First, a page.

Vice Adm. Brad Cooper, the head of the Navy’s 5th Fleet, revealed that Iran has played a significant role in the recent wave of ship attacks carried out by Yemen’s Houthi rebels during the Israel-Hamas conflict.
While he stopped short of directly implicating Tehran in individual attacks, Cooper acknowledged the broader involvement of Iran in these maritime assaults that have expanded beyond the Persian Gulf and the Strait of Hormuz, encompassing a wider region in the Middle East.
Houthi attacks disrupt vital shipping routes amid global economic impact
Cooper described the Houthi actions as particularly significant, citing them as the most substantial attacks on merchant shipping in two generations.
Since November, the Houthi rebels, backed by Iran, have launched at least 34 attacks on ships navigating the waterways leading up to Egypt’s Suez Canal.
These attacks have disrupted a vital route for energy and cargo transport from Asia and the Middle East to Europe, impacting the global economy.
While the Houthi rebels have attempted to justify their attacks by linking them to the Israel-Hamas conflict, their targets have increasingly had tenuous or no connections to Israel.
US airstrikes temporarily quell Houthi attacks, global economy still at risk
The United States has responded to this escalation with seven rounds of airstrikes targeting Houthi military sites and suspected missile launch sites, leading to a temporary reduction in Houthi attacks.
However, despite this temporary respite, the global economy faces risks as some ships opt for longer routes around Africa’s southern tip instead of the Suez Canal.
This shift in shipping routes has resulted in lower revenue for Egypt, affecting its already troubled economy and higher shipping costs with potential implications for global inflation.
When Vice Adm. Brad Cooper assumed command of the 5th Fleet in 2021, the primary shipping threats were concentrated around the Persian Gulf and the Strait of Hormuz, through which a significant portion of the world’s oil trade passes.
Iran’s role in escalating threats and Houthi attacks
Iran’s nuclear deal collapse had previously led to a series of attacks blamed on Iran, heightening tensions in the region.
Cooper highlighted the current distribution of threats from Iran’s proxies, stretching from the Red Sea to the Indian Ocean.
Recent drone attacks on shipping have been attributed to Iran, and even a U.S.-owned cargo vessel came under attack from the Houthi rebels in the Gulf of Aden.
While Iran has not directly engaged in the conflict between Israel and the U.S., Vice Adm. Cooper stressed that Iran has been providing crucial support to the Houthi attacks.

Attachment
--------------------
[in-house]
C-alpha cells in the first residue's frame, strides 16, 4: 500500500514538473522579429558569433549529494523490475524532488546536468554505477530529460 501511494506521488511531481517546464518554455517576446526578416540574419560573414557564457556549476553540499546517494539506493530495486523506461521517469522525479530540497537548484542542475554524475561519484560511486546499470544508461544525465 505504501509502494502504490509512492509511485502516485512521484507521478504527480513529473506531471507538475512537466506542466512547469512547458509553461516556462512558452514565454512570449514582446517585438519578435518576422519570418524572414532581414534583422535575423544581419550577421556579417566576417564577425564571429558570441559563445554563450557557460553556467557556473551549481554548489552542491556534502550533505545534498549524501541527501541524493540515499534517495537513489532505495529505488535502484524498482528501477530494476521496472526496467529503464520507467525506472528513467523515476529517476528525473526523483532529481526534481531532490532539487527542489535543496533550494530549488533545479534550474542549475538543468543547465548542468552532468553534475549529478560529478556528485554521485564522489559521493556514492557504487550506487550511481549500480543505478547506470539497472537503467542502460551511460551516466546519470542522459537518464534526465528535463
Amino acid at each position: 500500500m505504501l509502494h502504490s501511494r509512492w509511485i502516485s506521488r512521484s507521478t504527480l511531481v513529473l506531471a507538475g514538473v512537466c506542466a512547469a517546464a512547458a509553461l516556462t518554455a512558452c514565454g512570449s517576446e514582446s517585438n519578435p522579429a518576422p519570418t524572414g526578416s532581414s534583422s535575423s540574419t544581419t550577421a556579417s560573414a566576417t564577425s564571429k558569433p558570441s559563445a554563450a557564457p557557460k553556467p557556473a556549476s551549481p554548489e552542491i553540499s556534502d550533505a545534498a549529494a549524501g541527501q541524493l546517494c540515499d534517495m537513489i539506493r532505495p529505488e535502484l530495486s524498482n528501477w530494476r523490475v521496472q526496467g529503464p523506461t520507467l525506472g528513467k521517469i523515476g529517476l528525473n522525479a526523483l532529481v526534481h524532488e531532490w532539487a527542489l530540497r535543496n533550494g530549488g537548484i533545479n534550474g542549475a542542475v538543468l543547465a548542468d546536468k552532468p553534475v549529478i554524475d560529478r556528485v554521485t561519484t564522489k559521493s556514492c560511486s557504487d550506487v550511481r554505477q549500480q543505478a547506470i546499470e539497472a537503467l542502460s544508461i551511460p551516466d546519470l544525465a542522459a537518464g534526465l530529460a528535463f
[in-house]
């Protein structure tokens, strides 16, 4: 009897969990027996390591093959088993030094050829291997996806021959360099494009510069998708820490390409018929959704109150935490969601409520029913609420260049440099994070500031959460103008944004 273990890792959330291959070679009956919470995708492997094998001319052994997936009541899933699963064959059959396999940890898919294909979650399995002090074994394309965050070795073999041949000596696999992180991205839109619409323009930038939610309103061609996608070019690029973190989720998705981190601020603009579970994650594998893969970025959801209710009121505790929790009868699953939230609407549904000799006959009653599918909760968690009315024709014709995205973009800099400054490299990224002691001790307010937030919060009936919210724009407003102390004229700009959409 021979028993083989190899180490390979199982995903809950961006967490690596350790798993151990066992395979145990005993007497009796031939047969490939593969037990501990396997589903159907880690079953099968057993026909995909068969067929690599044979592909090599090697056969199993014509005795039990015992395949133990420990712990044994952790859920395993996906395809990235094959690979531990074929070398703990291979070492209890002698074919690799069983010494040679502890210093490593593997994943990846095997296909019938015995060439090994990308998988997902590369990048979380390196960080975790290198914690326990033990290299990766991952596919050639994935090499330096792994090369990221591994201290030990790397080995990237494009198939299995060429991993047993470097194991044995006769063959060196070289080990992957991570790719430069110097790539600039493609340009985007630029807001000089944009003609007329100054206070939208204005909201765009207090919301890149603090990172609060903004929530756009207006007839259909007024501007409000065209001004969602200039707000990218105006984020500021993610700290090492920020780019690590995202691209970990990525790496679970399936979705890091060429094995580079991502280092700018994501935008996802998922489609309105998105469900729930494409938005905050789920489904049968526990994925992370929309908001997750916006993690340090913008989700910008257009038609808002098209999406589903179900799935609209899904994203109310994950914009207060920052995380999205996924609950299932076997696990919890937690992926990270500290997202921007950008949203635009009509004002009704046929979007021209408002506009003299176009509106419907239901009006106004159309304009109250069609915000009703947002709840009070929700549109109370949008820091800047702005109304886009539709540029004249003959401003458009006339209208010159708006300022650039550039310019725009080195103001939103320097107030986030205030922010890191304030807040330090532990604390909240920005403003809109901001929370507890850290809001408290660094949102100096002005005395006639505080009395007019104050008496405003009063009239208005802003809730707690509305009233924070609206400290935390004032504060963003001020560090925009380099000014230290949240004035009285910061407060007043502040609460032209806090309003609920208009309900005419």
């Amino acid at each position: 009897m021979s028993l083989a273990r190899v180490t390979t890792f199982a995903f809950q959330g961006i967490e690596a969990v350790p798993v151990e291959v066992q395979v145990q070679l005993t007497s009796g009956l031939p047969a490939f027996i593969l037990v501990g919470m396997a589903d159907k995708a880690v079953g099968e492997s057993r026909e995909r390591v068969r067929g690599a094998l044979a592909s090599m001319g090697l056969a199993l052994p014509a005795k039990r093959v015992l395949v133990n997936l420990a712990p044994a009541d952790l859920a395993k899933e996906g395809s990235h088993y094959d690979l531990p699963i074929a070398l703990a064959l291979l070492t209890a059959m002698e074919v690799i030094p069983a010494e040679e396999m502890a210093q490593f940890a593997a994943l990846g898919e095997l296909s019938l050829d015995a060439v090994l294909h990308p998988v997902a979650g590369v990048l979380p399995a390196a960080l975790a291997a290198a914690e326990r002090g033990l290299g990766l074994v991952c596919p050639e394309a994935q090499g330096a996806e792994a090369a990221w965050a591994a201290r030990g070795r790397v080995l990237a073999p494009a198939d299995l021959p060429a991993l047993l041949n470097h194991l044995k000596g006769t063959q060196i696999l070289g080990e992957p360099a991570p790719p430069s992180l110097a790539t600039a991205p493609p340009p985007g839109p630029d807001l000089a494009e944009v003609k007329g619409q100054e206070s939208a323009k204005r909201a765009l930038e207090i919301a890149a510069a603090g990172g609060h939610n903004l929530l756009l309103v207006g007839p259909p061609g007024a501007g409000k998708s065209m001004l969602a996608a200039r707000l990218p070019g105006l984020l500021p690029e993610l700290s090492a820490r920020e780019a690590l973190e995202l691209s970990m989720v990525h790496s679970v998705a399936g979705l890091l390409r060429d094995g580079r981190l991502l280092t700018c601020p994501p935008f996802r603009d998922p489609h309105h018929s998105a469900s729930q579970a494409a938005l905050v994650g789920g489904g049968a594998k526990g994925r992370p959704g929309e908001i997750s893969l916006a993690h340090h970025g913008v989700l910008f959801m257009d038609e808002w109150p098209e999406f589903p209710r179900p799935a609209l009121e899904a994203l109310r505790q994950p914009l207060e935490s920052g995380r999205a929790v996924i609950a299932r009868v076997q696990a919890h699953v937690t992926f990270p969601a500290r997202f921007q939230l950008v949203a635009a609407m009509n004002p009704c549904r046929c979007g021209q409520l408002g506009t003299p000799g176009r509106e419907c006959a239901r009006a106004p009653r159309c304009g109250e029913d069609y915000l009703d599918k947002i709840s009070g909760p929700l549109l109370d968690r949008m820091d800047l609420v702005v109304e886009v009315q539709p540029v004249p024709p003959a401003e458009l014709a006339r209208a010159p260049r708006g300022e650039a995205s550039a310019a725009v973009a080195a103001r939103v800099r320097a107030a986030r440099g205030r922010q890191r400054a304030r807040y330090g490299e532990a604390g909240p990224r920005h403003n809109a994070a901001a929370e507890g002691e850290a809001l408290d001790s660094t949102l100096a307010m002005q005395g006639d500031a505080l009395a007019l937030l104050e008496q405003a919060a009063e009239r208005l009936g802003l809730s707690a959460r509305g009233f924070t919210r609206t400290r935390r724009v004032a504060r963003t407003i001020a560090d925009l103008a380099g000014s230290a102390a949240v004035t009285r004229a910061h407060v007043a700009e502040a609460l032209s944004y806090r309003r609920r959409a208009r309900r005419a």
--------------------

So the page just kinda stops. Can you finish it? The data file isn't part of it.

Iran’s overt support for Houthi attacks and parallels with Tanker War of 1980s
This support includes funding, resources, supplies, and training. He emphasized that Iran’s involvement in these attacks is far from secretive and is a matter of concern.
Vice Adm. Cooper likened the current ship attacks in the Middle East to the Tanker War of the 1980s, a period marked by attacks on oil tankers and heightened tensions between the U.S. and Iran.
During that time, American naval vessels escorted reflagged Kuwaiti oil tankers to ensure safe passage through the Persian Gulf and the Strait of Hormuz.
Cooper clarified that there are no plans to reflag ships and provide escorted passage past Yemen.
Cooper discusses escalating threats, ongoing surveillance in Middle East
The reference to the Tanker War underscores the precarious situation in the wider Middle East, especially amid concerns of a broader regional conflict triggered by the Israel-Hamas war.
As Cooper highlighted, the region has become increasingly complex, necessitating ongoing surveillance and preparedness.
Under Vice Adm. Cooper’s leadership, the 5th Fleet has established Task Force 59, a drone fleet aimed at bolstering regional maritime patrols.
These drones, covering a vast area of Middle Eastern waters, aid in interdicting suspected drug and weapons shipments, enhancing security and surveillance capabilities.
Cooper’s concerns and ongoing threat posed by Houthi attacks
As Vice Adm. Cooper prepares to conclude his command in February, he acknowledged that the U.S. Navy and merchant shippers still face a severe threat from the Houthi rebels.
He emphasized the need for a decisive Houthi decision to halt attacks on international merchant ships.
The situation remains complex and volatile, underscoring the ongoing challenges faced by the U.S. Navy and global shipping.